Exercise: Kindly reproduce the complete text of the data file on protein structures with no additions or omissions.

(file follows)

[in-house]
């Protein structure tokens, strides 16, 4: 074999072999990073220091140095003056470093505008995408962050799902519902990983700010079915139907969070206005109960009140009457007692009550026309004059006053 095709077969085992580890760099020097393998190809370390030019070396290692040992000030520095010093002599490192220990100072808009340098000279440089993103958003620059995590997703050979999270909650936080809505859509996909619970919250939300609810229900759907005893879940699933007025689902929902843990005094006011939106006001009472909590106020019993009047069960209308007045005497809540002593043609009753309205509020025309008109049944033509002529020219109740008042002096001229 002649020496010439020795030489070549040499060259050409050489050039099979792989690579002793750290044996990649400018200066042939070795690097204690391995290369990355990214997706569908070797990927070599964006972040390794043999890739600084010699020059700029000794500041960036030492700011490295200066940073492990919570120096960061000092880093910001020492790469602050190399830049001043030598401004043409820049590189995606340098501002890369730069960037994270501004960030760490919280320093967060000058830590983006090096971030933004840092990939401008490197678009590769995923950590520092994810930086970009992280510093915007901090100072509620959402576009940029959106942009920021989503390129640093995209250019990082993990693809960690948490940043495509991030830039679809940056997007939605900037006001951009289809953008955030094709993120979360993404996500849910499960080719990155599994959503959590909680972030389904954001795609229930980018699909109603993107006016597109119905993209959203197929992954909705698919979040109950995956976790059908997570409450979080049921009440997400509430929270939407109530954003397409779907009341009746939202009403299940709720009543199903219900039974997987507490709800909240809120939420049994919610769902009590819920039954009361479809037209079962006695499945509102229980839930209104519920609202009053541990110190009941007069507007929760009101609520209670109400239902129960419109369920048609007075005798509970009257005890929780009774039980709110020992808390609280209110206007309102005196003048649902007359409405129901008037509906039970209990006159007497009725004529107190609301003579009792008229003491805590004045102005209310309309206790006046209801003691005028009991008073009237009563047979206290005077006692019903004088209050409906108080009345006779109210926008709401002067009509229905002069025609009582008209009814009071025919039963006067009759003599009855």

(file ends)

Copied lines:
[in-house]
């Protein structure tokens, strides 16, 4: 074999072999990073220091140095003056470093505008995408962050799902519902990983700010079915139907969070206005109960009140009457007692009550026309004059006053 095709077969085992580890760099020097393998190809370390030019070396290692040992000030520095010093002599490192220990100072808009340098000279440089993103958003620059995590997703050979999270909650936080809505859509996909619970919250939300609810229900759907005893879940699933007025689902929902843990005094006011939106006001009472909590106020019993009047069960209308007045005497809540002593043609009753309205509020025309008109049944033509002529020219109740008042002096001229 002649020496010439020795030489070549040499060259050409050489050039099979792989690579002793750290044996990649400018200066042939070795690097204690391995290369990355990214997706569908070797990927070599964006972040390794043999890739600084010699020059700029000794500041960036030492700011490295200066940073492990919570120096960061000092880093910001020492790469602050190399830049001043030598401004043409820049590189995606340098501002890369730069960037994270501004960030760490919280320093967060000058830590983006090096971030933004840092990939401008490197678009590769995923950590520092994810930086970009992280510093915007901090100072509620959402576009940029959106942009920021989503390129640093995209250019990082993990693809960690948490940043495509991030830039679809940056997007939605900037006001951009289809953008955030094709993120979360993404996500849910499960080719990155599994959503959590909680972030389904954001795609229930980018699909109603993107006016597109119905993209959203197929992954909705698919979040109950995956976790059908997570409450979080049921009440997400509430929270939407109530954003397409779907009341009746939202009403299940709720009543199903219900039974997987507490709800909240809120939420049994919610769902009590819920039954009361479809037209079962006695499945509102229980839930209104519920609202009053541990110190009941007069507007929760009101609520209670109400239902129960419109369920048609007075005798509970009257005890929780009774039980709110020992808390609280209110206007309102005196003048649902007359409405129901008037509906039970209990006159007497009725004529107190609301003579009792008229003491805590004045102005209310309309206790006046209801003691005028009991008073009237009563047979206290005077006692019903004088209050409906108080009345006779109210926008709401002067009509229905002069025609009582008209009814009071025919039963006067009759003599009855």